A new ECG (electrocardiogram) method has been developed by scientists that utilize ear signals to assess heart rhythm, simplifying it for athletes, drivers, and military personnel to examine their own heartbeat. It is the foremost research to demonstrate that the ear can be utilized for ECG signal recognition, said scientists at the annual congress of European Heart Rhythm Association 2019 held in Lisbon.
Raffaele De Lucia from the University Hospital of Pisa, Italy, said, “Mobile ECG tools present a key chance to identify atrial fibrillation, the most ordinary heart rhythm disorder, and thus thwart strokes and decrease hospitalizations. All the existing portable ECG tools need both hands engaged, but what if signs occur while driving?”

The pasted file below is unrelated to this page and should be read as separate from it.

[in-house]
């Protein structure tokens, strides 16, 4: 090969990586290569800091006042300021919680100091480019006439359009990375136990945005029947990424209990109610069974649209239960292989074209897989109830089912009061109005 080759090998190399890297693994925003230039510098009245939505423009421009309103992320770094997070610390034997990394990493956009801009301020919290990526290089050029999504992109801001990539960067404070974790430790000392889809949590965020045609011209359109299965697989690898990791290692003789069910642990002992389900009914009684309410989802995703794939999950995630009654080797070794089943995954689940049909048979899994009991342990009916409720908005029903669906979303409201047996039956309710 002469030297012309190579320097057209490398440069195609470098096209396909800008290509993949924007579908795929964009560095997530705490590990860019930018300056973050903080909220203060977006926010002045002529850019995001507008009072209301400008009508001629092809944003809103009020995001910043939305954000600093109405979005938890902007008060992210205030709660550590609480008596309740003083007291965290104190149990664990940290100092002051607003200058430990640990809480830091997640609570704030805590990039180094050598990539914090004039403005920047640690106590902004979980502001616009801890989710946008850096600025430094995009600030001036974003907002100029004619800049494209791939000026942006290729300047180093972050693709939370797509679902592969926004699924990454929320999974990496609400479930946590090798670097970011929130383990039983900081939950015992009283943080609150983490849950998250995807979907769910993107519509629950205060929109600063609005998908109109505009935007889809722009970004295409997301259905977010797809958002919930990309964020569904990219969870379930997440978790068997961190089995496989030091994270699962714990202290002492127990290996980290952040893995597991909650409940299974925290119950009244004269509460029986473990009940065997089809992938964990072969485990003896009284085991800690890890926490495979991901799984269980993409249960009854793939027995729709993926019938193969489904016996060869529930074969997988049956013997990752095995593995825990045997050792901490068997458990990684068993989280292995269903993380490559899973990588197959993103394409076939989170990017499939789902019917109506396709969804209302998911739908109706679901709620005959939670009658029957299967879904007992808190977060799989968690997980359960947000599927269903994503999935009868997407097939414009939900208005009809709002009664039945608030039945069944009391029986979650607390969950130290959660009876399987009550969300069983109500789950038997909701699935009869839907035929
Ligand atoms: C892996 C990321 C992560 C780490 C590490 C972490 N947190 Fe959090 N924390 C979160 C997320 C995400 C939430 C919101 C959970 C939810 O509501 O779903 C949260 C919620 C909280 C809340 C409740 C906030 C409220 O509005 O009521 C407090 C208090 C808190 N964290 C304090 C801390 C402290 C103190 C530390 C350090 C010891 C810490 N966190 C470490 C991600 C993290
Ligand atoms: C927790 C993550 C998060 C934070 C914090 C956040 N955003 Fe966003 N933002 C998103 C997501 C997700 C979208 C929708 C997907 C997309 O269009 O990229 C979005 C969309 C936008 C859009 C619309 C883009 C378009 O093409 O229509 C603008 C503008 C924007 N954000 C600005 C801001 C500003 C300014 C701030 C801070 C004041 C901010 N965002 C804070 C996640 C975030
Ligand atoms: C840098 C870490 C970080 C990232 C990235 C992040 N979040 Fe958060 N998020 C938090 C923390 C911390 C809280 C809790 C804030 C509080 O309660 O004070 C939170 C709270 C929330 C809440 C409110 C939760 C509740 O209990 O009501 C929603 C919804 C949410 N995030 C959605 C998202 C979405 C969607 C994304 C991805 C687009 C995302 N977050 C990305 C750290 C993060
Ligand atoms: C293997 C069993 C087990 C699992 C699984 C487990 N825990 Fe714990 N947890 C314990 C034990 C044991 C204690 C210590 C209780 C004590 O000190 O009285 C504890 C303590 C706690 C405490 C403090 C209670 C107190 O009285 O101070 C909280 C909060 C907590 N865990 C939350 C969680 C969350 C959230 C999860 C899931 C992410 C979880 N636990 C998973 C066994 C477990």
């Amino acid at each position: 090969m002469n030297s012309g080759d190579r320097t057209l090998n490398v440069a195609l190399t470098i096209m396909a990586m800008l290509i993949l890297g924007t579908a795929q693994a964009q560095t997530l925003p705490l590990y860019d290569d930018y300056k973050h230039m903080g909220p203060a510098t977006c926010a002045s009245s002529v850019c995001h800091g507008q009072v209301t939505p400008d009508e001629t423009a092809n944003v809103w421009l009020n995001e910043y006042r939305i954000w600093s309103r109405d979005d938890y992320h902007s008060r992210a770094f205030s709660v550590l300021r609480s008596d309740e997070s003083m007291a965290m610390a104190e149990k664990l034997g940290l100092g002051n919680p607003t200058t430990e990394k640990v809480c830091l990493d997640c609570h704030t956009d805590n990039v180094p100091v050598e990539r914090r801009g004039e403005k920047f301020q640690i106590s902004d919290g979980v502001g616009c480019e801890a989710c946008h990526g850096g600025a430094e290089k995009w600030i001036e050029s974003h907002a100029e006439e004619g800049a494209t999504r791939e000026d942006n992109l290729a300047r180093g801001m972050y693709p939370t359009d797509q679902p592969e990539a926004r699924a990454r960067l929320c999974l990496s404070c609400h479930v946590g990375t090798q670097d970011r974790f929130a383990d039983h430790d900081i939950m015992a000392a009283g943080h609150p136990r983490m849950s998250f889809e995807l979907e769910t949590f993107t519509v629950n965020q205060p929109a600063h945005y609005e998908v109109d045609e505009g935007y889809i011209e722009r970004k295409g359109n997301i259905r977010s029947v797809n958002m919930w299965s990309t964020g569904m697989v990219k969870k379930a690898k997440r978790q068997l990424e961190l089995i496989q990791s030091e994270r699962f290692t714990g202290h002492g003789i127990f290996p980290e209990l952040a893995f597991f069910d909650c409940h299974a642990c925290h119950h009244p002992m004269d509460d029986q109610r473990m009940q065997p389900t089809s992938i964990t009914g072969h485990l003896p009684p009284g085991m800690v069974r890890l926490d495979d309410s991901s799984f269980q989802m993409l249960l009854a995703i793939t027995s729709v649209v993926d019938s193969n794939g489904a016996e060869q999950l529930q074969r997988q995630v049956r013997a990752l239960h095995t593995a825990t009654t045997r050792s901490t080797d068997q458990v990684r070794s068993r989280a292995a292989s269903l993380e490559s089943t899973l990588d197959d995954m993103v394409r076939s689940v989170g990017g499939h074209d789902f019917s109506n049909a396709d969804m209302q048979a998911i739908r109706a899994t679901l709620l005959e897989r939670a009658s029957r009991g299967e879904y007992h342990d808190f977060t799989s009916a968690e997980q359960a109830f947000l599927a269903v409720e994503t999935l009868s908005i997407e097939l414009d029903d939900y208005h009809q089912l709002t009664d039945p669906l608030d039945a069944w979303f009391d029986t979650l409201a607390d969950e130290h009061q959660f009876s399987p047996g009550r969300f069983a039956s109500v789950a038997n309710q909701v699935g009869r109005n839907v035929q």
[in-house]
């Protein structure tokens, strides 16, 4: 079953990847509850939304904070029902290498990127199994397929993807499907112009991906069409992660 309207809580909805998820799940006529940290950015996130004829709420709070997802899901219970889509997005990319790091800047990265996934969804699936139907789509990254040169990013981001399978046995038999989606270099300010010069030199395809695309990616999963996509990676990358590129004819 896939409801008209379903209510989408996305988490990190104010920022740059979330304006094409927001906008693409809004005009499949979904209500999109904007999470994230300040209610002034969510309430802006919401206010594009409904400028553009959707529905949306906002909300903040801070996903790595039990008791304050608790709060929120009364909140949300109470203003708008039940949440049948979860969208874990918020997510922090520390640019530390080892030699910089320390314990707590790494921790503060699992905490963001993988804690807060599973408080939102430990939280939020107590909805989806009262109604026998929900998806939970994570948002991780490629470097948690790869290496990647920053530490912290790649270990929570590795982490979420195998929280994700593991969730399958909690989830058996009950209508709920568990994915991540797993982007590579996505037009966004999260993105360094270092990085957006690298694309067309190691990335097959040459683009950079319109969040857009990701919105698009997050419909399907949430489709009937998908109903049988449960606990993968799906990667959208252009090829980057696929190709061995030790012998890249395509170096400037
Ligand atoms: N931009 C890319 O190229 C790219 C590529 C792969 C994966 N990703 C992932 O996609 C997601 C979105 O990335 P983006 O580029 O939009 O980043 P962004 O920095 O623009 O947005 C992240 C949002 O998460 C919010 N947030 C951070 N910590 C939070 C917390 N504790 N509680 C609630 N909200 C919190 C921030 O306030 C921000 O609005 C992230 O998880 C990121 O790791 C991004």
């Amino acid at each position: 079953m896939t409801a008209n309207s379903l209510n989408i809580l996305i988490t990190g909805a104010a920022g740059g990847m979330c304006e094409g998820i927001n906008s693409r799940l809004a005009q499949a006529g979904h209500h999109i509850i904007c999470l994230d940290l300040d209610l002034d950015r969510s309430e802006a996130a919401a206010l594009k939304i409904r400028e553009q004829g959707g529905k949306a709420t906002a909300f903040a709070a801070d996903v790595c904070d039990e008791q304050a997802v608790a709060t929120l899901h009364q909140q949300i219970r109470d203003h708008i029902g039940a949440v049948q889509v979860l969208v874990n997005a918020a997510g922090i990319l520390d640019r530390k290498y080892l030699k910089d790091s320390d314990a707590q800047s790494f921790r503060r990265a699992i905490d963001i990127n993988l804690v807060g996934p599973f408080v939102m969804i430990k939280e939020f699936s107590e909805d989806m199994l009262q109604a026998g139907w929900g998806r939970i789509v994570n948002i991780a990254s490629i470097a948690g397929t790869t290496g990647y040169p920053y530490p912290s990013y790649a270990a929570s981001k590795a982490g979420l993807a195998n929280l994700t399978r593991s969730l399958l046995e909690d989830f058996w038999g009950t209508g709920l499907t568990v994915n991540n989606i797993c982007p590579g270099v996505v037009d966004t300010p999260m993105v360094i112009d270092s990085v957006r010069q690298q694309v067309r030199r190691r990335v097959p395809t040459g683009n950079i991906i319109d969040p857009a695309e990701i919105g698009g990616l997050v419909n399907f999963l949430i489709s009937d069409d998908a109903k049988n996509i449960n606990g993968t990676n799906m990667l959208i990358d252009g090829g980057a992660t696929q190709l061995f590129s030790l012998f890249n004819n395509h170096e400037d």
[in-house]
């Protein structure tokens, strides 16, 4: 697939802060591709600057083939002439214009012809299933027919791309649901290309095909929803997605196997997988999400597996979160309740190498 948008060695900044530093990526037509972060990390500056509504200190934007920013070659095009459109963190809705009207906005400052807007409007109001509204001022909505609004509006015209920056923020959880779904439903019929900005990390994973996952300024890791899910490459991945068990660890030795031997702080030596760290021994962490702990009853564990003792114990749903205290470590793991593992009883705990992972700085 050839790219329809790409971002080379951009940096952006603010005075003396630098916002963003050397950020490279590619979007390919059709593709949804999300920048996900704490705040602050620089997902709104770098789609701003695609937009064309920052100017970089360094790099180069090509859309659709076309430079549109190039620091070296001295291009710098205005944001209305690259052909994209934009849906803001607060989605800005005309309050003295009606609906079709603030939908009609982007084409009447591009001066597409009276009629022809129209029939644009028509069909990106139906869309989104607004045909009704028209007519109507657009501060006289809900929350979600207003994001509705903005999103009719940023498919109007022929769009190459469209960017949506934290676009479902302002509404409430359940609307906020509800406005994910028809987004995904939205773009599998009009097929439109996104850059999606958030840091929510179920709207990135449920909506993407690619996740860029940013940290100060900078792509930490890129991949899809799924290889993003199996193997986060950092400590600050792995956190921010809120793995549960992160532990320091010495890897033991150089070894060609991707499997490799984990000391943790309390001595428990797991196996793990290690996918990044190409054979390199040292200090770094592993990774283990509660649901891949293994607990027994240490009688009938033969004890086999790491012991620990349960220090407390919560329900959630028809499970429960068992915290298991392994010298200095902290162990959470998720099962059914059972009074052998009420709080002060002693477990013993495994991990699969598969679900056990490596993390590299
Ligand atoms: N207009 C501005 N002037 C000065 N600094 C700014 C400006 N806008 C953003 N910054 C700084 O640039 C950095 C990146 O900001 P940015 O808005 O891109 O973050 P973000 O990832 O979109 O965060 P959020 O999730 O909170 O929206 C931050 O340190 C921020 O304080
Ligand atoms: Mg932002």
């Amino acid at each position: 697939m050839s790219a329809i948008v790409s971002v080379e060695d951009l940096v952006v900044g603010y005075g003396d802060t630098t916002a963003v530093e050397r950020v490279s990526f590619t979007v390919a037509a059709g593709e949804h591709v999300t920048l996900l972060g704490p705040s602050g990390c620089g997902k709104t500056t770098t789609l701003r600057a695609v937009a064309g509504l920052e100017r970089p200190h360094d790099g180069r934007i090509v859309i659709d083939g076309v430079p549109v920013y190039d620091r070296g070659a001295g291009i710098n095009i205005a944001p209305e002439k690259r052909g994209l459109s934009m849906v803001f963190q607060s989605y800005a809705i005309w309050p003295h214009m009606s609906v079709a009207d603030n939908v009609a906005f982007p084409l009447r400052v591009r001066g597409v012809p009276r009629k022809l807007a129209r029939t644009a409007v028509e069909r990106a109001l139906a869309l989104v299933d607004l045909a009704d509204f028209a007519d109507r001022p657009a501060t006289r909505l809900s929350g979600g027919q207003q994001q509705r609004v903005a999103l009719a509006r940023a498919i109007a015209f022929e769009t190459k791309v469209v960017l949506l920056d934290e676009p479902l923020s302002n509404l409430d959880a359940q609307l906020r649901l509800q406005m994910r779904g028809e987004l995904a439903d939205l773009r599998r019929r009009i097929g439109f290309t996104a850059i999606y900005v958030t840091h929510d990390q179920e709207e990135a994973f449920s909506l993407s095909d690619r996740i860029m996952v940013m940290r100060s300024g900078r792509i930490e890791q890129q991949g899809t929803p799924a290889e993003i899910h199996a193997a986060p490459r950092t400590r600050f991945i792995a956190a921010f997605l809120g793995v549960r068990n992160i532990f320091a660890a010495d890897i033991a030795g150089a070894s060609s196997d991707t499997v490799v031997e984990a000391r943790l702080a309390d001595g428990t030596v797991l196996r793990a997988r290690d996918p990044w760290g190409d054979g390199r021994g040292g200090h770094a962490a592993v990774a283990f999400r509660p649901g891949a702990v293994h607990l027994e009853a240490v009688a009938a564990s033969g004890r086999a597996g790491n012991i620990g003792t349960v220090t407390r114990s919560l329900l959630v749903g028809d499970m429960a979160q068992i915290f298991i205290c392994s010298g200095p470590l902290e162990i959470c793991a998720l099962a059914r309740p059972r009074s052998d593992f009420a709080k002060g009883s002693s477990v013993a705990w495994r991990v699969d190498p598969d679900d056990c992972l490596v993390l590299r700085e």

The research comprised 32 successive healthy volunteers (nurses and cardiology students). An initial ECG was carried out by the standard technique that uses the middle and index finger of both hands. Another ECG was performed utilizing the left hand’s middle & index finger and a clip fastened to the left ear. All the ECGs were taken in print and assessed by the tool and by 2 cardiologists who didn’t know which technique had been utilized. No dissimilarities were identified in the ECG results received by the 2 techniques, said the scientists.
De Lucia said, “We have demonstrated how the ear can be utilized as a novel anatomical place for ECG signal recognition in healthy adults. Now, we are performing further studies to corroborate this technique in individuals with cardiac arrhythmias.” The authors stated the results will make a route for a new sort of signal-lead ECG wearable tool that keeps ones hand free, thus making it simpler to use.
Likewise, using catheter ablation rather standard drug therapy for treating the heart rhythm abnormality called atrial fibrillation leads to significant favorable patient outcomes, as per another study issued in JAMA.